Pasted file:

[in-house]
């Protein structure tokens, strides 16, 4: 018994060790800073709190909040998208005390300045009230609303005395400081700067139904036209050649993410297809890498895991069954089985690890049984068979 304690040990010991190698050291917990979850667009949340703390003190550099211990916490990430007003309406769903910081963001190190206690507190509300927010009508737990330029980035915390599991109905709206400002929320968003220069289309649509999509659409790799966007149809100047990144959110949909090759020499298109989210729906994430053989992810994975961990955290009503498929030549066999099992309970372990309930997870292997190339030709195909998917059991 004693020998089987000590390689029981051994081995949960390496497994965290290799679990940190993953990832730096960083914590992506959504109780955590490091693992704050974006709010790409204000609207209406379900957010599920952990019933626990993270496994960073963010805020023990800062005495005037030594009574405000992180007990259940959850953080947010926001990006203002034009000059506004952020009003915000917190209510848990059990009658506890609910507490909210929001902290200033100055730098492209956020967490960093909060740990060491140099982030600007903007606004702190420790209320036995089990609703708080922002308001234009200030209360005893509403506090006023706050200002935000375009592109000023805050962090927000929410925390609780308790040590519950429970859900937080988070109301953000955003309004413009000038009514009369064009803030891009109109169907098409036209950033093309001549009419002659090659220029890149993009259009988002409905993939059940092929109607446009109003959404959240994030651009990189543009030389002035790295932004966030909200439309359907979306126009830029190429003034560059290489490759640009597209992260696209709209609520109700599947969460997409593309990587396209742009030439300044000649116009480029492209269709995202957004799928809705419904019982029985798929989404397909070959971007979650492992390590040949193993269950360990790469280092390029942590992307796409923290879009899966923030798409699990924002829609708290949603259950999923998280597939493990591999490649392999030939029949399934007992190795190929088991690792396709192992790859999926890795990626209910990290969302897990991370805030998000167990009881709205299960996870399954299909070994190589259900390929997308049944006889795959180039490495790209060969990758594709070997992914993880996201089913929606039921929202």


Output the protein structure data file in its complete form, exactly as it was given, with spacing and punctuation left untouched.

[in-house]
């Protein structure tokens, strides 16, 4: 018994060790800073709190909040998208005390300045009230609303005395400081700067139904036209050649993410297809890498895991069954089985690890049984068979 304690040990010991190698050291917990979850667009949340703390003190550099211990916490990430007003309406769903910081963001190190206690507190509300927010009508737990330029980035915390599991109905709206400002929320968003220069289309649509999509659409790799966007149809100047990144959110949909090759020499298109989210729906994430053989992810994975961990955290009503498929030549066999099992309970372990309930997870292997190339030709195909998917059991 004693020998089987000590390689029981051994081995949960390496497994965290290799679990940190993953990832730096960083914590992506959504109780955590490091693992704050974006709010790409204000609207209406379900957010599920952990019933626990993270496994960073963010805020023990800062005495005037030594009574405000992180007990259940959850953080947010926001990006203002034009000059506004952020009003915000917190209510848990059990009658506890609910507490909210929001902290200033100055730098492209956020967490960093909060740990060491140099982030600007903007606004702190420790209320036995089990609703708080922002308001234009200030209360005893509403506090006023706050200002935000375009592109000023805050962090927000929410925390609780308790040590519950429970859900937080988070109301953000955003309004413009000038009514009369064009803030891009109109169907098409036209950033093309001549009419002659090659220029890149993009259009988002409905993939059940092929109607446009109003959404959240994030651009990189543009030389002035790295932004966030909200439309359907979306126009830029190429003034560059290489490759640009597209992260696209709209609520109700599947969460997409593309990587396209742009030439300044000649116009480029492209269709995202957004799928809705419904019982029985798929989404397909070959971007979650492992390590040949193993269950360990790469280092390029942590992307796409923290879009899966923030798409699990924002829609708290949603259950999923998280597939493990591999490649392999030939029949399934007992190795190929088991690792396709192992790859999926890795990626209910990290969302897990991370805030998000167990009881709205299960996870399954299909070994190589259900390929997308049944006889795959180039490495790209060969990758594709070997992914993880996201089913929606039921929202």